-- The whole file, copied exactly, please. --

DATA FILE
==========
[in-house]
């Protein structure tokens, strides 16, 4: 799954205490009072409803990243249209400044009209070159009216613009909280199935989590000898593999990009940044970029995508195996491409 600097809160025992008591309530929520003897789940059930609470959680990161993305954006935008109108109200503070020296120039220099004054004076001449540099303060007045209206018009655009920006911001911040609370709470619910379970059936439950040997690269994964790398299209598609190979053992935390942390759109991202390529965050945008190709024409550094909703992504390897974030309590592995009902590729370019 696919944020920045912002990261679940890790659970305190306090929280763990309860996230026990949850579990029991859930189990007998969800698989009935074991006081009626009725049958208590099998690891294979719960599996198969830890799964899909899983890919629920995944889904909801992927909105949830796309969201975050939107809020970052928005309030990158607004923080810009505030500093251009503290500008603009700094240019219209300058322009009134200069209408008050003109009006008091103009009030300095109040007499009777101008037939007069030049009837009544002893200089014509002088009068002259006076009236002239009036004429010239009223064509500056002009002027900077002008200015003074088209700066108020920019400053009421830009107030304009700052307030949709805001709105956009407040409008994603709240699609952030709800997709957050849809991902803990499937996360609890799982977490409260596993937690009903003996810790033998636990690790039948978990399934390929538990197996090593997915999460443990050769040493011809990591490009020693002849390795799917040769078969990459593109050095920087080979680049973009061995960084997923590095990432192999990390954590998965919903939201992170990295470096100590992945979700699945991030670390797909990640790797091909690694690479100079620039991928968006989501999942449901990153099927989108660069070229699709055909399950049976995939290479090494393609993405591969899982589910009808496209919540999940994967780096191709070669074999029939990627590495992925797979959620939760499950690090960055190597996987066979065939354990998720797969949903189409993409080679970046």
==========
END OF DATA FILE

[in-house]
């Protein structure tokens, strides 16, 4: 799954205490009072409803990243249209400044009209070159009216613009909280199935989590000898593999990009940044970029995508195996491409 600097809160025992008591309530929520003897789940059930609470959680990161993305954006935008109108109200503070020296120039220099004054004076001449540099303060007045209206018009655009920006911001911040609370709470619910379970059936439950040997690269994964790398299209598609190979053992935390942390759109991202390529965050945008190709024409550094909703992504390897974030309590592995009902590729370019 696919944020920045912002990261679940890790659970305190306090929280763990309860996230026990949850579990029991859930189990007998969800698989009935074991006081009626009725049958208590099998690891294979719960599996198969830890799964899909899983890919629920995944889904909801992927909105949830796309969201975050939107809020970052928005309030990158607004923080810009505030500093251009503290500008603009700094240019219209300058322009009134200069209408008050003109009006008091103009009030300095109040007499009777101008037939007069030049009837009544002893200089014509002088009068002259006076009236002239009036004429010239009223064509500056002009002027900077002008200015003074088209700066108020920019400053009421830009107030304009700052307030949709805001709105956009407040409008994603709240699609952030709800997709957050849809991902803990499937996360609890799982977490409260596993937690009903003996810790033998636990690790039948978990399934390929538990197996090593997915999460443990050769040493011809990591490009020693002849390795799917040769078969990459593109050095920087080979680049973009061995960084997923590095990432192999990390954590998965919903939201992170990295470096100590992945979700699945991030670390797909990640790797091909690694690479100079620039991928968006989501999942449901990153099927989108660069070229699709055909399950049976995939290479090494393609993405591969899982589910009808496209919540999940994967780096191709070669074999029939990627590495992925797979959620939760499950690090960055190597996987066979065939354990998720797969949903189409993409080679970046």